Flora & Fauna

Redwood’s True Colors are Showing

Coast redwood boasting colorful fall leaves at Humboldt Redwoods State Park. Photo by Ruskin Hartley.

Coast redwood boasting colorful fall leaves at Humboldt Redwoods State Park. Photo by Ruskin Hartley.

As summer rolls on every year, people always ask me with concern about why their redwoods have orange foliage. Is it a sign of drought? Is the redwood sick?

Luckily for the redwoods, the answer to these questions is quite simple: August and September mark the beginning of autumn in the redwood forest, and at this time the redwoods prepare to shed their oldest leaves. We call redwoods evergreen, meaning that they keep green leaves on their branches all year long, but old leaves still fall off in autumn. Before they fall off and land on the forest floor, they provide a brightly colored display for us to see.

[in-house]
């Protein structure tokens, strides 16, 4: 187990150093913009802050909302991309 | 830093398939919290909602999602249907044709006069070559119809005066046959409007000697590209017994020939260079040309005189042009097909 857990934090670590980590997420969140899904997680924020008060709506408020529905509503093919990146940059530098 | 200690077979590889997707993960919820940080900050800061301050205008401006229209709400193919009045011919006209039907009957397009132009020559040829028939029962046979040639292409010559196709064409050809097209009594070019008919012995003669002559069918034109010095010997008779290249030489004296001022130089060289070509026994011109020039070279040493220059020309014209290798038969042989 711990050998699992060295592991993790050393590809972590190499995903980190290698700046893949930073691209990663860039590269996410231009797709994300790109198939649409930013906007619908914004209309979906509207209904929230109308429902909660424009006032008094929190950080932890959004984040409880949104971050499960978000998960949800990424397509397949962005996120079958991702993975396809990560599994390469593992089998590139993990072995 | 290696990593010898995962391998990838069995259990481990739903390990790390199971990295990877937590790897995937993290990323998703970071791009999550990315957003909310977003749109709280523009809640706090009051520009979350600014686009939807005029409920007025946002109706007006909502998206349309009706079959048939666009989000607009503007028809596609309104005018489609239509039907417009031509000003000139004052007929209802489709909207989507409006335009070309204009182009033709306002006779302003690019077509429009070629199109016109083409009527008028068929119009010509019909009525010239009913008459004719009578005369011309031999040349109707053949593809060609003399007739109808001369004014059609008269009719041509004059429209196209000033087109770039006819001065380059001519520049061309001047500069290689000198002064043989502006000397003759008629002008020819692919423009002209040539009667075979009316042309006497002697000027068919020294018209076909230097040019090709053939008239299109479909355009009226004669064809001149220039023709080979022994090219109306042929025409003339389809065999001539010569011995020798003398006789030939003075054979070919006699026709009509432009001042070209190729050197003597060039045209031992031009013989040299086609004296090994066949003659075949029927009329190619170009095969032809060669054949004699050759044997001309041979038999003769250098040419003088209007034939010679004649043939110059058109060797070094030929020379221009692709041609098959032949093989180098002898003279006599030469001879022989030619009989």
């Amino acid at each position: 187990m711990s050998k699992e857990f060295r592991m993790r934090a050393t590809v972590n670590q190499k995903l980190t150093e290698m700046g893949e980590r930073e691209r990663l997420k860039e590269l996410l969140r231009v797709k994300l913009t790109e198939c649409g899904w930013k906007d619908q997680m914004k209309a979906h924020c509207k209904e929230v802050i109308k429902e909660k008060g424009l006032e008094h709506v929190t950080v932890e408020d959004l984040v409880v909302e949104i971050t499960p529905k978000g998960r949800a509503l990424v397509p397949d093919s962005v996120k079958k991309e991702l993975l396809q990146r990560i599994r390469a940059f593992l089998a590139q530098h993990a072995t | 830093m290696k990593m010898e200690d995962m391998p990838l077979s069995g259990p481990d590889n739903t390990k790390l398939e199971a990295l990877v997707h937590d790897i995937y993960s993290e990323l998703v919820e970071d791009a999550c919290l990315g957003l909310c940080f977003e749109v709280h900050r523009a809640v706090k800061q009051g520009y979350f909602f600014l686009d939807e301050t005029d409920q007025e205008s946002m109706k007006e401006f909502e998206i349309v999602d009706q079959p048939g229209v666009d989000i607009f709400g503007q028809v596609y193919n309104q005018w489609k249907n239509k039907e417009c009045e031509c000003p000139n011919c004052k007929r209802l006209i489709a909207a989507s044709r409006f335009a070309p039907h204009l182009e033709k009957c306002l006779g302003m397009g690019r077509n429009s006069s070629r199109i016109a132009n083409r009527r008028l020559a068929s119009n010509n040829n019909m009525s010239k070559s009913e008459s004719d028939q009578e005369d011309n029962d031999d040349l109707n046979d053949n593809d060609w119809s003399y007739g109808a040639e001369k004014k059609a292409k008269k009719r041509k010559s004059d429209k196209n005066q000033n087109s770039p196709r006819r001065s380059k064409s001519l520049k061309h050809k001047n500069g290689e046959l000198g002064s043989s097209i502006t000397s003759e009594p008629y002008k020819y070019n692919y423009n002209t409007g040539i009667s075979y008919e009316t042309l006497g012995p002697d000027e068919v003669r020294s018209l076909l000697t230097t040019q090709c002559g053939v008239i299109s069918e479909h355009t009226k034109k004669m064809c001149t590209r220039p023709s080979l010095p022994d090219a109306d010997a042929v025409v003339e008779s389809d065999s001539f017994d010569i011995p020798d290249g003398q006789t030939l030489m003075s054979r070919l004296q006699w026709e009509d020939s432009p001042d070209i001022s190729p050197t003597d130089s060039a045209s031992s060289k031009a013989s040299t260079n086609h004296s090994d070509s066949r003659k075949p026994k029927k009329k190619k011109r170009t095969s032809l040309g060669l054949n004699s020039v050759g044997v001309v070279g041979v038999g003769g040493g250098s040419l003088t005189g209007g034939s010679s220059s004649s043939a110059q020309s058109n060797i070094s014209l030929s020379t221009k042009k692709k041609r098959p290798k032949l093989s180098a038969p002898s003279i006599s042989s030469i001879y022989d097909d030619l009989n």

To tell whether a redwood is simply showing its fall colors or is actually sick, I look at where the orange leaves are on the tree. A healthy tree will have clusters of orange foliage on the underside of branches and these patches of color will be scattered throughout the tree. In contrast, a sick tree would likely have entire branches or the treetop turning orange.

I love this early sign of autumn in the redwoods. Have you seen a redwood tree showing its true colors lately?

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